Think before you order that drink.
Beer Taps
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Heading to the local pub for a pint sounds like a great plan for a Friday night, but no one wants to spend their Saturday on the couch with a stomach ache due to some mystery gunk picked up at the bar.

Figuring out whether or not a pub is living up to cleanliness standards can be a challenge, though, especially because some of the potentially dirtiest spots aren't easy to see. British paper the Independent reports that Cask Marque, an independent accreditation firm, took a look around some pubs in the U.K. and found a spot that is definitely not visible to most people at the bar—the beer lines that connect beer taps to the kegs in the basement. After their research, they were able to figure out which lines were the cleanest and which pint you should be avoiding at the pub.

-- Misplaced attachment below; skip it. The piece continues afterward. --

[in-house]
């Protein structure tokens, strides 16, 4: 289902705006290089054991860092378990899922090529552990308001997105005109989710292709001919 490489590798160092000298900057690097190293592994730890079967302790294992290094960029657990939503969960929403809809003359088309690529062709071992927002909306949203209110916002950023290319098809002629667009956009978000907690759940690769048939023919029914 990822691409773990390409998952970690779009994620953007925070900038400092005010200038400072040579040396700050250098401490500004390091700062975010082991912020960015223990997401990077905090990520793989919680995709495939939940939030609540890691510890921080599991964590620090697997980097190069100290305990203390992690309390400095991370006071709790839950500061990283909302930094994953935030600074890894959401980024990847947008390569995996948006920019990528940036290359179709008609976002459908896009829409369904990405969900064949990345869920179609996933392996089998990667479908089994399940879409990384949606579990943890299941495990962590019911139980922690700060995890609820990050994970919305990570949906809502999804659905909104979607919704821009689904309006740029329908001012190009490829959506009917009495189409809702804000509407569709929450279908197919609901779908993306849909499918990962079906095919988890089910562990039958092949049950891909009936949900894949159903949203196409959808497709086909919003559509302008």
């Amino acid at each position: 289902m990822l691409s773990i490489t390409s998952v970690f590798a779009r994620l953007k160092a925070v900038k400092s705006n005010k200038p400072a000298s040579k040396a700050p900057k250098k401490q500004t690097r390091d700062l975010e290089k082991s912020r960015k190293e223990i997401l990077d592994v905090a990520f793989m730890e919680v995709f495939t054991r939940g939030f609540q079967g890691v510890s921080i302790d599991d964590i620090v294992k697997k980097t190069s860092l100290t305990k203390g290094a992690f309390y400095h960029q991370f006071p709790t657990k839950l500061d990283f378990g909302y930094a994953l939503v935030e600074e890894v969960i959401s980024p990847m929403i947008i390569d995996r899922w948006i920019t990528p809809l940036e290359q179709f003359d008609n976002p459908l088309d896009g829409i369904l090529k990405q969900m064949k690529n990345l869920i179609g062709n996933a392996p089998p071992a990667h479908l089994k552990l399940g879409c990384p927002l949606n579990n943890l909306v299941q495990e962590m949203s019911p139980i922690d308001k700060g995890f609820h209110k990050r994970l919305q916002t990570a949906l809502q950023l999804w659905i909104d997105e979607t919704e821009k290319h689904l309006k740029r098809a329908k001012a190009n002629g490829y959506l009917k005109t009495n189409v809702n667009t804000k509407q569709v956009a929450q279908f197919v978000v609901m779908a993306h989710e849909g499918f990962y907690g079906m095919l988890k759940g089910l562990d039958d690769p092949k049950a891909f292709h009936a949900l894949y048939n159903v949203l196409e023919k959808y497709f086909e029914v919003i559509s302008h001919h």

As the Independent reported, Cask Marque sent investigators out to 22,000 pubs in the U.K. and used smart devices on 220,000 taps to figure out just how clean the drinks being poured into customers' glasses really was. Turns out that there are some pints that should be passed over. According to the report, the drink that was most frequently served through "unclean" lines was cider, a.k.a. the beverage of choice for pub goers who don't like beer. Cask Marque said that 44% of the lines bringing cider from the basement to a glass were simply not that clean.

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Beer drinkers didn't get off scot-free, though, as 35% of lager was found to be pulled through dirty lines, too. While pubs in the South may clean their beer lines regularly, it's hard to know for sure, which is certainly something to think about over your next pint.

H/T Delish